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2013 KIDS COUNT data book: State trends in child well-being

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The Annie E. Casey Foundation
Publication Date: 
24 Jun 2013

Excerpts from news release:

Child poverty still on the rise, but outlook for children better in education and health, KIDS COUNT report finds gradual economic recovery presents national opportunity to refocus on investments in early childhood development

As the nation's economy recovers, America's children are showing some signs of improvement despite an ever-growing poverty rate, according to new data in the Annie E. Casey Foundation's KIDS COUNT® Data Book.

Children continue to progress in the areas of education and health. From roughly 2005 to 2011, the teen birth rate dropped by 15 percent to a historic low. The rate of high school students not graduating in four years saw an almost 20 percent decline, as did the child and teen death rate. The percent age of children without health insurance decreased by 30 percent.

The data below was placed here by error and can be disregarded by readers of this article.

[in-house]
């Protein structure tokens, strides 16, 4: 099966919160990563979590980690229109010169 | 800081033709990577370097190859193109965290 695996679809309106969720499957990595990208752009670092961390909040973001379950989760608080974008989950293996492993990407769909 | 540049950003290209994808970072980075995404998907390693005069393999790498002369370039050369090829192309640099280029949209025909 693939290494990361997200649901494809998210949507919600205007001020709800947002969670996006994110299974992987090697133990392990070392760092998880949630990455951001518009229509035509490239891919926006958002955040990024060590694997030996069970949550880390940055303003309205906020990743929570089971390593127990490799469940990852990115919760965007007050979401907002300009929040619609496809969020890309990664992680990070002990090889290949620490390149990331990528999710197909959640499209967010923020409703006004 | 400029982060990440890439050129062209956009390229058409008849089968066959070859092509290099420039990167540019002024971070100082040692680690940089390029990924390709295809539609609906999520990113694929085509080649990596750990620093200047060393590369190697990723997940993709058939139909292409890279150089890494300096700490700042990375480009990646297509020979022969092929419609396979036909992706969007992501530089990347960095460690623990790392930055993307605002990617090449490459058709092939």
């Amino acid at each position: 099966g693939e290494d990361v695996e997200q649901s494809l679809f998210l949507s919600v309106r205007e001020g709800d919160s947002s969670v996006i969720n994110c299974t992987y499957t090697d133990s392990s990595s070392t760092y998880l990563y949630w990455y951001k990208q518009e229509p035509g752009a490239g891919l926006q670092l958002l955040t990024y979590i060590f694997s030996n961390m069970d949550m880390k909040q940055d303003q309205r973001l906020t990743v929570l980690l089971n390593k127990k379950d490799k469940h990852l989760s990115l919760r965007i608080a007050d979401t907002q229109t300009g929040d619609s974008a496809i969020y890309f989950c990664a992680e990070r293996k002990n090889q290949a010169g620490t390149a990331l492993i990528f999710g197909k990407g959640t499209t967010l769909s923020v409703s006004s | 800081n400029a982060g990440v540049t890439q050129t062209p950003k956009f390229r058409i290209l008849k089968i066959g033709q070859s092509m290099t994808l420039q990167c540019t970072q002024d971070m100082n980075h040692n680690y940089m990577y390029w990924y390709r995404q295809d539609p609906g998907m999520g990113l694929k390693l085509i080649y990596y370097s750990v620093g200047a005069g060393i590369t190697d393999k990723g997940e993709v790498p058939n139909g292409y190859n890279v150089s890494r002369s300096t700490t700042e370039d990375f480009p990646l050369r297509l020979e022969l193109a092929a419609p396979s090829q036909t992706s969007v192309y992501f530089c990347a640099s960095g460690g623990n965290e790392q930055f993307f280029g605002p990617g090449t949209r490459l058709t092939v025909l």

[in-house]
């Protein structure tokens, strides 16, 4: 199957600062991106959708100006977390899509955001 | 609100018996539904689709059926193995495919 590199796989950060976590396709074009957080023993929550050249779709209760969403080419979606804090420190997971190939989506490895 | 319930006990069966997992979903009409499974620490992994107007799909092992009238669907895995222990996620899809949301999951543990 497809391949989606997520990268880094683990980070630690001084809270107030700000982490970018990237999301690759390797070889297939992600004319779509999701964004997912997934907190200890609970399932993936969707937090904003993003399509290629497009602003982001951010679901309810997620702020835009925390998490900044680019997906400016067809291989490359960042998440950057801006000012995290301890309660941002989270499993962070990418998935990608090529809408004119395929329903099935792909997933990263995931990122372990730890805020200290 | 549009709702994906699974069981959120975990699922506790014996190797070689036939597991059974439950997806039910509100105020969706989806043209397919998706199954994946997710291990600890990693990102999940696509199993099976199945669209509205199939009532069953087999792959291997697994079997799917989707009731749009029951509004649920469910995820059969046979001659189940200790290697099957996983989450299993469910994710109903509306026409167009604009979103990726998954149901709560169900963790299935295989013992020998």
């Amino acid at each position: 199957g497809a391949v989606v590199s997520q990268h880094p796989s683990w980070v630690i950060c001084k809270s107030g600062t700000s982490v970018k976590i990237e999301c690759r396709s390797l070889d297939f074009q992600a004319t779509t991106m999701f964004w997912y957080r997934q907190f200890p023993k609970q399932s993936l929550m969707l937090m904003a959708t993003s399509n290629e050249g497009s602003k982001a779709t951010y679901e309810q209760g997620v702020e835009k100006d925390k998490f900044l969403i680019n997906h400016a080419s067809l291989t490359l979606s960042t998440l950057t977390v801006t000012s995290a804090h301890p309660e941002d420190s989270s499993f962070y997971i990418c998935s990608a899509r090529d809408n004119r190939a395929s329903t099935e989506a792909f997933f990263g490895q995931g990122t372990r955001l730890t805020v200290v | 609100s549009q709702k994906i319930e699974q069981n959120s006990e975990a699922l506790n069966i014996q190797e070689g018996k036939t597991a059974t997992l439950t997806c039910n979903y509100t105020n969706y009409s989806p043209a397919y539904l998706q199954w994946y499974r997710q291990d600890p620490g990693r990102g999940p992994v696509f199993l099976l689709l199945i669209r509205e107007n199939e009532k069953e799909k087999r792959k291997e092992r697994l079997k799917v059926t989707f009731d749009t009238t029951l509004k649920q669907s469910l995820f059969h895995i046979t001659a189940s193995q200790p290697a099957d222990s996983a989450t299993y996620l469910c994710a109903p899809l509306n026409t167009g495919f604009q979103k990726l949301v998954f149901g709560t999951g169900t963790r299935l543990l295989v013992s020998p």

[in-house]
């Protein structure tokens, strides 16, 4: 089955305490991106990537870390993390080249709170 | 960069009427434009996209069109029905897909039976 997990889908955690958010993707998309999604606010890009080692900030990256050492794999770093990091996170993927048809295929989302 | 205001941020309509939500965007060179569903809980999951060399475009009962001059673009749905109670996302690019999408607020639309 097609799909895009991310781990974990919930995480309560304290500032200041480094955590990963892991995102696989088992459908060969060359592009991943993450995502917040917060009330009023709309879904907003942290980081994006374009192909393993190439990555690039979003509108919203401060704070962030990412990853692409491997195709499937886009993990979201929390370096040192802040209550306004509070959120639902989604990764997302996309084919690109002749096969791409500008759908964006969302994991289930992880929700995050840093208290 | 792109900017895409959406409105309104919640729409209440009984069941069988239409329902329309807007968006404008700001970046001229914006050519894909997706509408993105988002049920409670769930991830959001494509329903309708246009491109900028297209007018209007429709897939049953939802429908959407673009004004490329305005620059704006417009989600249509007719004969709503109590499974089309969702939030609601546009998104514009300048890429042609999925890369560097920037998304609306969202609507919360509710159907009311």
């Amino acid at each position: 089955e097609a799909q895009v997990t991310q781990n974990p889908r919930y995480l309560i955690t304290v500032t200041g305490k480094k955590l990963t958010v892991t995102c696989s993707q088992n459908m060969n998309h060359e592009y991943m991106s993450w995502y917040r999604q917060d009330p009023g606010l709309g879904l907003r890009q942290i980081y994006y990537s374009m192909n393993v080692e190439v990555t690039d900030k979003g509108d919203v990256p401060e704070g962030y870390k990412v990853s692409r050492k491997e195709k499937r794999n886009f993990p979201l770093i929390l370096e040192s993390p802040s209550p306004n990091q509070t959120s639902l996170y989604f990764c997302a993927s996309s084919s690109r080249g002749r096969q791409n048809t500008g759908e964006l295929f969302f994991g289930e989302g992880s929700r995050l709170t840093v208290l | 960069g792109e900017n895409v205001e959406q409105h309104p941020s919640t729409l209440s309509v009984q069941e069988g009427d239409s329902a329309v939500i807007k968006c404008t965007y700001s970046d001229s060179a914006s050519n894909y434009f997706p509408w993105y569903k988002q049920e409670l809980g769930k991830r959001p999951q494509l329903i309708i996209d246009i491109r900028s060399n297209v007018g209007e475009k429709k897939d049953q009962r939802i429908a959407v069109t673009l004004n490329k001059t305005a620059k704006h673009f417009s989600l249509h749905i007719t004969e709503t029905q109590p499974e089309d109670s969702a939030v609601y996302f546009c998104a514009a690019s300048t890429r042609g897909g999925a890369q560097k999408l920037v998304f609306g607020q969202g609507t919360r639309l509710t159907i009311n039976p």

Although the economic well-being of the nation's children improved slightly from 2010to 2011, the negative impact of the recession remains evident. In 2011, the child poverty rate stood at 23 percent, or 16.4 million children-an increase of 3 million since 2005. The number of children living in households spending more than 30 percent of their income on housing- more than 29 million in 2011 saw minor improvement from the previous year, but was still about 2 million more than in 2005. Similarly, the number of children whose parents lacked full-time, year-round employment was nearly 20 percent higher than in 2008.

The 2013 Data Book also examines how America's youngest children are faring , adding to the ongoing national conversation on early childhood education. In particular, younger children are disproportionately affected by the lingering effects of the recession: The poverty rate among children younger than 3 is 26 percent; among 3-to 5 -year-olds, it is 25 percent-higher than the national average for all kids.

"Children are our nation's most precious resource, as well as our future leaders, employees, citizens and parents," said Patrick McCarthy, the Foundation's president and CEO. " The early years of their lives are a critical juncture in their development. As our economic recovery continues, we cannot lose sight of doing whatever it takes to help kids, particularly kids in low-ncome families, reach their full potential- and that includes laying a solid foundation from the moment they are born."